If you want it quick and easy just read the card and you're good :). If you'd like a little more explanation with a deeper dive we'll first separate your personal care products into two main categories - wet stuff and dry stuff:
LIQUIDS & CREAMS (wet stuff) - 12 months
These have a water base - are going to rot at some point. Gross, but true. Generally at the point of manufacturing they've got a shelf-life of 14-24 months, depending on the product and preservatives used. And you're not getting it the day it was made - it has been sitting on a shelf, whether in a warehouse, in a store or in a box in a truck. Ideally, it hasn't been sitting a long time so you're able to get a good shelf life out of it. Sun and heat also effect shelf life (as do steamy bathrooms and having items near the radiator). However, the clock starts once you open the lid and that's where 12 months comes in. Oil-based products are an exception as they have a solid shelf life of 2 years since there's no water in them.
pressed/loose powders (dry stuff) - 3 years
Eye shadows, blushes, face powders or dry masks that you mix with water have a much longer shelf life. They can last up to 3 years and this is when the smell test is an excellent barometer to see if you need to pitch stuff out.
When does the clock start? Technically it started when the product was manufactured, but that's almost impossible to know. You have two things you have control over - your "open" date and that little jar with the number in it on the label.
It's called the period-after-opening-symbol, or PAO, and it identifies the useful lifetime of a cosmetic product after its package has been opened for the first time. So basically if you have a jar with "9M" in it you have 9 months to use it once you open it. In line with that, once you open your concealer in January, let's say, it doesn't matter if you didn't touch it for three months, it's still out of business as of Oct 1 (if it happened to be a 9M expiration). Make sense?
Here's the skinny for everything individually:
1 year after opening
It's your face - if I have to advocate hard for you to be nice to your face we need to have a deeper discussion! Also, if you're breakout-prone paying attention to expiration dates can be the difference in clear skin vs. blemishes. Synthetic fragrances can often mask expired products which is one of the reasons I'm a fan of not using them.
Because they're dry you get way more wear out of that champagne shimmer shadow or hot pink blush. If they're loose they'll actually last even longer as they have no binder. Pressed powder need a little something to bind them together which is usually an oil of some sort so they're a shorter shelf life but still pretty good. If you are over 30 and have shadows from college throw. them. out.
3 months y'all
It's your eyes folks and they're wet and so is your mascara/lash serum - the combo can be a breeding ground for unhappiness if you're not throwing this out on the regular. I like to do it when I change my toothbrushes quarterly to make it easy - Jan/April/July/Oct. And even if you never wear it your clock starts the day you open the tube.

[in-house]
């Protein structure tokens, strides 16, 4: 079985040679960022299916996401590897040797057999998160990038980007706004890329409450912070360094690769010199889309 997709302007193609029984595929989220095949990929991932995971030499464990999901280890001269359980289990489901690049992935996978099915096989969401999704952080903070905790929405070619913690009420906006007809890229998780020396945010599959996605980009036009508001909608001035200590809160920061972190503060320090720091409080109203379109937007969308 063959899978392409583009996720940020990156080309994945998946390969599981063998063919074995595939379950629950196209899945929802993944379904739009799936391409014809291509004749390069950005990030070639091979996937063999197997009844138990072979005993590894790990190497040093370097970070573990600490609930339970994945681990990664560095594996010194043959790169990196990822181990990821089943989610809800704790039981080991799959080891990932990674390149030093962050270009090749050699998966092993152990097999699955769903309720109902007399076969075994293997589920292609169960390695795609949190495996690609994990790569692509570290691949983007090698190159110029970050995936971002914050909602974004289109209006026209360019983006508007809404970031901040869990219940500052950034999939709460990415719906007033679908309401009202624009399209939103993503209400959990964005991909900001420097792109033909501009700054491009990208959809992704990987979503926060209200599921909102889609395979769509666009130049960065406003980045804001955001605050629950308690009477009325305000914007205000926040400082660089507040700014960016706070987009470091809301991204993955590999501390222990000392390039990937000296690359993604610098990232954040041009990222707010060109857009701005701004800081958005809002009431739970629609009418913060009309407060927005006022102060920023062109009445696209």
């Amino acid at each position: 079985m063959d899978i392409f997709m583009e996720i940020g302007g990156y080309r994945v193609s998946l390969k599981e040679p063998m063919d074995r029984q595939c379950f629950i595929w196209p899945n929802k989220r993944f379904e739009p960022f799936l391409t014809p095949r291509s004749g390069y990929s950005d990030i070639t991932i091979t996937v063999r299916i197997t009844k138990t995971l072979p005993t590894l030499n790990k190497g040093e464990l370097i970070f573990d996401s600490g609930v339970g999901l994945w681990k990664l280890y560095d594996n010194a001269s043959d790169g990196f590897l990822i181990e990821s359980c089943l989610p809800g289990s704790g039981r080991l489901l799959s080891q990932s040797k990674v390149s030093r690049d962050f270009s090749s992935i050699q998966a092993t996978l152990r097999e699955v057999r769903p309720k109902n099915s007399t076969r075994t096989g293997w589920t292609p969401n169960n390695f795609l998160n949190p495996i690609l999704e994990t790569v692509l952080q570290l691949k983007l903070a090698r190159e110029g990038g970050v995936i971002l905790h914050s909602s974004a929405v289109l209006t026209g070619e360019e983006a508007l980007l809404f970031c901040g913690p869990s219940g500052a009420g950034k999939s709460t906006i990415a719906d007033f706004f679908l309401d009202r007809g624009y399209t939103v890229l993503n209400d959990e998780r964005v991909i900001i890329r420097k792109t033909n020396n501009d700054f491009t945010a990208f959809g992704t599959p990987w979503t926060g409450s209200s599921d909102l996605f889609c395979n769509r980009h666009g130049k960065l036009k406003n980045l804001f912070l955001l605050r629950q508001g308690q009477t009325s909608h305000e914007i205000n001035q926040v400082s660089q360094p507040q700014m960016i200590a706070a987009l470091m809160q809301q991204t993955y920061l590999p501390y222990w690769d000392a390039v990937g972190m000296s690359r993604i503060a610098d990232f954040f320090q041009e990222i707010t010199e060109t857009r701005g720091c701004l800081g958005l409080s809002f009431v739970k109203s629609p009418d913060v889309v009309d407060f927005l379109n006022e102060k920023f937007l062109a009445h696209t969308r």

So let's examine this because this one is hard for people. You are literally eating your lip product so if it's going bad, you're ingesting that. So if it makes you mad to buy a red lipstick because you're only going to wear it 4 times/year then buy a cheaper lipstick so you're not angry that you have to throw it out (or wear it more often!). You can wear it for two holiday seasons and then you need to replace it. Also, if it smells funny, pitch it.
Including Eyeliner Pencils - Lip Liner Pencils
You get a little extra time here with pencils which is lovely. My favorite sharpener is this one because it sanitizes your pencils when you use it.
We're talking water-based items here and generally speaking you've got about a year. This is why I'm a big advocate of using what you buy which sounds silly but think about it - how often do you buy something you love and then save it for special moments when you feel like you've earned using it. Often times it expires in the meantime and you could have used it up! Use it up :)!
This is your exception in skincare land and is anything that doesn't have a water-based ingredient in it (could be a distillate, aloe vera juice, etc). You get to hang on to your Argan, Tamanu, Jojoba Oils, etc. longer than the rest of your skincare - they have a longer shelf life because they don't have water which would cause them to rot. I know. It's not a nice word. That said, heat can still effect these and speed up expiration so keep that in mind in your bathroom.
I'm separating this out because I think people think of it in its own category - if you bought a facial or body sunscreen in May last year in prep for summer I would love for you to get a new sunscreen for this summer. Worst case you use it three extra months and then pitch it. HOWEVER, you should be going through 1 oz/application for the body and 1/4-1/2 tsp on your face/application so, if you're using it regularly you shouldn't really have leftovers. Again, use your stuff please!
Good makeup brushes are a great investment if you're nice to them. I wouldn't expect the freebies you got in your $35 purchase at the mall to have the same lifespan as investment brushes but good brushes can last you a while - I've got some in my kit from 10 years ago and they're great. Cleaning them is KEY to a brush's longevity.
Last but not least is makeup sponges - if you're getting single use sponges I'd throw them out weekly at best, if you're doing a Beauty Blender or the like it's three months and you're washing weekly.
Hope that helps!